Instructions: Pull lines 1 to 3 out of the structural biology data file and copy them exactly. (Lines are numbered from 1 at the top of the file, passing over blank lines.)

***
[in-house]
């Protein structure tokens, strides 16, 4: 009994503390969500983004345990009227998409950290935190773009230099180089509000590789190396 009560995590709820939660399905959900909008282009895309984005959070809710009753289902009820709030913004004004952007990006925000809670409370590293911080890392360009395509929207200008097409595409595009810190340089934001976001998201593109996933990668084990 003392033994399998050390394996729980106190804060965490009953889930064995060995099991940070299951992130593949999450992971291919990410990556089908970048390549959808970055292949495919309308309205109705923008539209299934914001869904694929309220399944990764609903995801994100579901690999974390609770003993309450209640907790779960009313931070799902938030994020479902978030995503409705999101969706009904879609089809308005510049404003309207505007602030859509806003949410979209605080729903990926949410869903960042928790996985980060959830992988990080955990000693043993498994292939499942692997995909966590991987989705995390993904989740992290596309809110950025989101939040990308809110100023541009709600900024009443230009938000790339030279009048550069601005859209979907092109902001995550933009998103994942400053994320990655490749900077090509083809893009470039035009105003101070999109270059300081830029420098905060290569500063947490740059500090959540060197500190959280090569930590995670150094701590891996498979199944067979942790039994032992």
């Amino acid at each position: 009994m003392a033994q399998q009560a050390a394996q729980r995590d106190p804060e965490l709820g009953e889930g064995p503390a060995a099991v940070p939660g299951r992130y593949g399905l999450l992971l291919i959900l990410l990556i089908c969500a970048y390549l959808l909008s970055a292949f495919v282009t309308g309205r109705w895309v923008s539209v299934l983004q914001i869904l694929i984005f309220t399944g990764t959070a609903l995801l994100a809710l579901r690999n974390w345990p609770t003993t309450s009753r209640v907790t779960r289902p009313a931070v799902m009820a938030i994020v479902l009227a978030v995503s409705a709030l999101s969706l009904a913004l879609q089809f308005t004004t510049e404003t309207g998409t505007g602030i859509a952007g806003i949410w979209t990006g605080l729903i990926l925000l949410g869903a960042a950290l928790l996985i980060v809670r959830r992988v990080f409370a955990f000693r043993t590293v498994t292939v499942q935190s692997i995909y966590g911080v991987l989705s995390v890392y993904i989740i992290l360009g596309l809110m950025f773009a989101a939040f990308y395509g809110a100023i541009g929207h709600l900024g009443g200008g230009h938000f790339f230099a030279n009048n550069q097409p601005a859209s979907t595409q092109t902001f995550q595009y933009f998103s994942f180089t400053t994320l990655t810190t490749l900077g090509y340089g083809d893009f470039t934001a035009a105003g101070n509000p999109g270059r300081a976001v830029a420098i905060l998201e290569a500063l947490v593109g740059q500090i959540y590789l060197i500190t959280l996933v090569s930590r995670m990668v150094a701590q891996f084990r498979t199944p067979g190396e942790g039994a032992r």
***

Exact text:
[in-house]
């Protein structure tokens, strides 16, 4: 009994503390969500983004345990009227998409950290935190773009230099180089509000590789190396 009560995590709820939660399905959900909008282009895309984005959070809710009753289902009820709030913004004004952007990006925000809670409370590293911080890392360009395509929207200008097409595409595009810190340089934001976001998201593109996933990668084990 003392033994399998050390394996729980106190804060965490009953889930064995060995099991940070299951992130593949999450992971291919990410990556089908970048390549959808970055292949495919309308309205109705923008539209299934914001869904694929309220399944990764609903995801994100579901690999974390609770003993309450209640907790779960009313931070799902938030994020479902978030995503409705999101969706009904879609089809308005510049404003309207505007602030859509806003949410979209605080729903990926949410869903960042928790996985980060959830992988990080955990000693043993498994292939499942692997995909966590991987989705995390993904989740992290596309809110950025989101939040990308809110100023541009709600900024009443230009938000790339030279009048550069601005859209979907092109902001995550933009998103994942400053994320990655490749900077090509083809893009470039035009105003101070999109270059300081830029420098905060290569500063947490740059500090959540060197500190959280090569930590995670150094701590891996498979199944067979942790039994032992």
């Amino acid at each position: 009994m003392a033994q399998q009560a050390a394996q729980r995590d106190p804060e965490l709820g009953e889930g064995p503390a060995a099991v940070p939660g299951r992130y593949g399905l999450l992971l291919i959900l990410l990556i089908c969500a970048y390549l959808l909008s970055a292949f495919v282009t309308g309205r109705w895309v923008s539209v299934l983004q914001i869904l694929i984005f309220t399944g990764t959070a609903l995801l994100a809710l579901r690999n974390w345990p609770t003993t309450s009753r209640v907790t779960r289902p009313a931070v799902m009820a938030i994020v479902l009227a978030v995503s409705a709030l999101s969706l009904a913004l879609q089809f308005t004004t510049e404003t309207g998409t505007g602030i859509a952007g806003i949410w979209t990006g605080l729903i990926l925000l949410g869903a960042a950290l928790l996985i980060v809670r959830r992988v990080f409370a955990f000693r043993t590293v498994t292939v499942q935190s692997i995909y966590g911080v991987l989705s995390v890392y993904i989740i992290l360009g596309l809110m950025f773009a989101a939040f990308y395509g809110a100023i541009g929207h709600l900024g009443g200008g230009h938000f790339f230099a030279n009048n550069q097409p601005a859209s979907t595409q092109t902001f995550q595009y933009f998103s994942f180089t400053t994320l990655t810190t490749l900077g090509y340089g083809d893009f470039t934001a035009a105003g101070n509000p999109g270059r300081a976001v830029a420098i905060l998201e290569a500063l947490v593109g740059q500090i959540y590789l060197i500190t959280l996933v090569s930590r995670m990668v150094a701590q891996f084990r498979t199944p067979g190396e942790g039994a032992r």